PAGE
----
Regarding the second principle, the interpretation of China’s so-called internal affairs differs to a fair degree between China and the Vatican. Let us go back to the problems we mentioned before and the bishop-appointment policy over the last sixty years. The government considers this responsibility as part of its sovereign right. However, the appointment of bishops by the Pope is a principle of the Catholic Church. If this is not respected, the Catholic Church would no longer be the Catholic Church. Even when the governments of certain countries are involved in the initial scrutiny of candidates, the bishops are ordained only after the Pope gives his approval.
Behind the principle of “no interference in Chinese internal affairs” is a strong obsession for nationalism. Many in the government believe that missionaries are deeply involved in Western countries’ colonial plan for China. Wherever domestic, political, economic, and ideological situations get worse, this negative voice gets much louder. Nationalism is also expressed by another kind of statement. At the beginning of New China, the CCPA sent the Holy See a report on the election of bishops. As with most Western countries at the time, the Vatican did not recognize New China as the authentic government of China and refused the request. So, the Chinese started to take care of their own religious affairs, and have established independent financing and ways of democratic support for religious affairs. The Chinese believe that they have been doing well and do not need any interference from the outside [45]. However, it is a worthy question to ponder, regarding the matter of the election of bishops: does the Vatican interfere with the government’s internal affairs, or does the government interfere with the Church’s internal affairs?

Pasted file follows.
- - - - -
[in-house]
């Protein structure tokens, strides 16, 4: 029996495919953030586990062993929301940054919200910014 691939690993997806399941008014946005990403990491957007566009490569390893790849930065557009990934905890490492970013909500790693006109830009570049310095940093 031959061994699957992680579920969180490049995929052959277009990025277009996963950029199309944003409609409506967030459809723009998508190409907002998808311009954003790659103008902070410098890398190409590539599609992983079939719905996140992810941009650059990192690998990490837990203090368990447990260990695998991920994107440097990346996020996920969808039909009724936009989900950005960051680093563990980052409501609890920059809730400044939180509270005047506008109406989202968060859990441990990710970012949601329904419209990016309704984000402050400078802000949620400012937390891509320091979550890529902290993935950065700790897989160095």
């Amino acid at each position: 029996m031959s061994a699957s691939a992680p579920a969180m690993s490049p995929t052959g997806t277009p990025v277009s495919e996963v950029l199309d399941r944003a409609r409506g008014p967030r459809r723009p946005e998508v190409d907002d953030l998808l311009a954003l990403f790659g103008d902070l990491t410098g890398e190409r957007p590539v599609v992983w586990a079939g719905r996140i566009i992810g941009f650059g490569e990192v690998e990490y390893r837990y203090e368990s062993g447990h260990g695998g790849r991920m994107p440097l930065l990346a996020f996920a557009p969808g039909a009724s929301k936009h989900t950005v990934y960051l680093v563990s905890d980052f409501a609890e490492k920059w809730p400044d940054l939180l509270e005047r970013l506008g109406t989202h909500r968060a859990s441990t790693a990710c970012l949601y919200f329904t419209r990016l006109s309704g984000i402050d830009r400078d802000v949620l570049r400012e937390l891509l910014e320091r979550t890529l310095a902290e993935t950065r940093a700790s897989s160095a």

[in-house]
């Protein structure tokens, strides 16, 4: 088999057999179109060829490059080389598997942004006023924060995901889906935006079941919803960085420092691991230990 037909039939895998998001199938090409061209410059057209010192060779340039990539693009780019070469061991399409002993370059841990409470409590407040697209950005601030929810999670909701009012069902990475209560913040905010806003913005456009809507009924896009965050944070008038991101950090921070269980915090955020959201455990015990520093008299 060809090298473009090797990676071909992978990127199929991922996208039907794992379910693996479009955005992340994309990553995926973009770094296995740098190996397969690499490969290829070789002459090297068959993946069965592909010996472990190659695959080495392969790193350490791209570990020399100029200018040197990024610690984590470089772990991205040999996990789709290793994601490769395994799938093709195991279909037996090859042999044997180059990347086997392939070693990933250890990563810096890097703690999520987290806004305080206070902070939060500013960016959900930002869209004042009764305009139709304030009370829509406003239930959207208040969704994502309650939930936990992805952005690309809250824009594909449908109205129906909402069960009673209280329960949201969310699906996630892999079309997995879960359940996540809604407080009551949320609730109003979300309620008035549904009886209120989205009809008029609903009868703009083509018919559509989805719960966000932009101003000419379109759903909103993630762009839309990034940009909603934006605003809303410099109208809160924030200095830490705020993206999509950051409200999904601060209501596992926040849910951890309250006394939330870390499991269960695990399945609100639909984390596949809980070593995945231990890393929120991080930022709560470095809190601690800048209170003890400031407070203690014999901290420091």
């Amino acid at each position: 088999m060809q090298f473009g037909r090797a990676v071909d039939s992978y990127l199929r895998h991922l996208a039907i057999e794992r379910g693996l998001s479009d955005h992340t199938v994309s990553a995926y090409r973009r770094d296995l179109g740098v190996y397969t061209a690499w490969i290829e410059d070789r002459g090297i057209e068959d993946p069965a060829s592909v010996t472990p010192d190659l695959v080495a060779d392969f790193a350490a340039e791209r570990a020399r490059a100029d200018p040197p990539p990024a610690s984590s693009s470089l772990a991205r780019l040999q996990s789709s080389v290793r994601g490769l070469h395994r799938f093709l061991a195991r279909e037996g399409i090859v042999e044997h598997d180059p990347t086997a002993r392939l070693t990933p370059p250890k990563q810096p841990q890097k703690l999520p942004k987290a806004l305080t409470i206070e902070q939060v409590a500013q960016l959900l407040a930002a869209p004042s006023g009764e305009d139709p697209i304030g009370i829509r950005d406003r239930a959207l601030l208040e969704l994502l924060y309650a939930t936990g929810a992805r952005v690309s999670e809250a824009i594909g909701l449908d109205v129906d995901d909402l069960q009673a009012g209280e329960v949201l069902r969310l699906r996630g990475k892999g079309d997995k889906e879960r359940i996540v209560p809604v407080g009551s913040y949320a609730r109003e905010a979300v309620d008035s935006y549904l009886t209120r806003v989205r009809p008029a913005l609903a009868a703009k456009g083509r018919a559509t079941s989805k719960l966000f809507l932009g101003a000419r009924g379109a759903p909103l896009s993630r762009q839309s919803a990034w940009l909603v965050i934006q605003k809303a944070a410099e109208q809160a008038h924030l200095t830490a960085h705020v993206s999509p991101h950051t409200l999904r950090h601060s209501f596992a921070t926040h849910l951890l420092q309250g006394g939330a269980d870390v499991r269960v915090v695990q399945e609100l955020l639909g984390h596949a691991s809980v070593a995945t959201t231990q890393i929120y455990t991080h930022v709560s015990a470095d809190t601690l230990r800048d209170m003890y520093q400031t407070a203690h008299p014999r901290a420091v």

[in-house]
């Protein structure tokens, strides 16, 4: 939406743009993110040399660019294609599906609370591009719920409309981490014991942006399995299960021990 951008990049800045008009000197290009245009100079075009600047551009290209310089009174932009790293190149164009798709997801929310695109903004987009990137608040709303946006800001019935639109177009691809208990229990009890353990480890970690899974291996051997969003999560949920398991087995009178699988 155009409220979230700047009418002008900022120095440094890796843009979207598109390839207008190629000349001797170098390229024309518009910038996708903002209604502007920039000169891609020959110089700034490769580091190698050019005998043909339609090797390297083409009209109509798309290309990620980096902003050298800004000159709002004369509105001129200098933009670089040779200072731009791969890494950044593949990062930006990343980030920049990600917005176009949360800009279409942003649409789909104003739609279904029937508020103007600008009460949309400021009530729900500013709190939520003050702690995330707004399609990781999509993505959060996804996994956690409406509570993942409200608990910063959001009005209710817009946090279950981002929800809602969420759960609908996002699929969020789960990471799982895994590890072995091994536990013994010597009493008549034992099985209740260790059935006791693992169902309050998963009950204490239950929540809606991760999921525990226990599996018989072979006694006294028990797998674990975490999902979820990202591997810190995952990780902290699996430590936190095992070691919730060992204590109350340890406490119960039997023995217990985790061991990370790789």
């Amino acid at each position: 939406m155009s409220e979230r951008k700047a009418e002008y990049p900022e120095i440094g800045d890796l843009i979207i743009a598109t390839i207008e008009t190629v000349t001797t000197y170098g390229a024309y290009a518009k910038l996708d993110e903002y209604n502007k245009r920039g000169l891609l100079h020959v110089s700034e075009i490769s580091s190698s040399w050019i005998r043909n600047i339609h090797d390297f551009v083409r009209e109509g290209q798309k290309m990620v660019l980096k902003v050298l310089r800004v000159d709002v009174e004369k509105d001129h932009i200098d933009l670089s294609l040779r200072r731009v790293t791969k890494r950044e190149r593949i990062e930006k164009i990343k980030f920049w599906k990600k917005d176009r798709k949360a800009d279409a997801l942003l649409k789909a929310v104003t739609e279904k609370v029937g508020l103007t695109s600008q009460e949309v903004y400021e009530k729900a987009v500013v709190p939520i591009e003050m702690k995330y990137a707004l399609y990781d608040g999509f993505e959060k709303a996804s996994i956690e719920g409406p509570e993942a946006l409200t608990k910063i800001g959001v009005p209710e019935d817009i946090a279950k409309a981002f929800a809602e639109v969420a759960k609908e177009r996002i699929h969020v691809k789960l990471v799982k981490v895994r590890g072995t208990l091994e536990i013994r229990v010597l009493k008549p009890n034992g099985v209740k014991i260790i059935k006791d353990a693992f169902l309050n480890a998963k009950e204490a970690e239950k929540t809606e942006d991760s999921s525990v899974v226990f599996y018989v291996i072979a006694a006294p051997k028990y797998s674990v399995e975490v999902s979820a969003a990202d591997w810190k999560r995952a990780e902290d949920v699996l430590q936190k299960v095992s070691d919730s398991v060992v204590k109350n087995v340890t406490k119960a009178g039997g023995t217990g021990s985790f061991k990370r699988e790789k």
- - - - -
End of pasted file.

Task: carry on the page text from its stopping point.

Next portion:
5.2. Religious Freedom and World Peace

To many who are religious, the main purpose of a Sino-Vatican relationship is not to establish diplomatic ties but to grant religious freedom for six million of the faithful Catholics [46]. In the Chinese Constitution, article 36 sets the terms for religious freedom. The Government emphasizes the last part: “Religious bodies and religious affairs are not subject to any foreign domination”, they care about the sovereignty of the country, and claim that religious freedom and self-managed religion can co-exist. Westerners, meanwhile, quote the first part which focuses on religious freedom: “No state organ, public organization or individual may compel citizens to believe in, or not to believe in, any religion; nor may they discriminate against citizens who believe in, or do not believe in, any religion”. Cardinal Filoni once said: “Does not the Church have the legitimate power to defend the faithful in China, when their religious freedom has been restrained or even taken away? Does not the Holy See have the responsibility to defend them?” [7]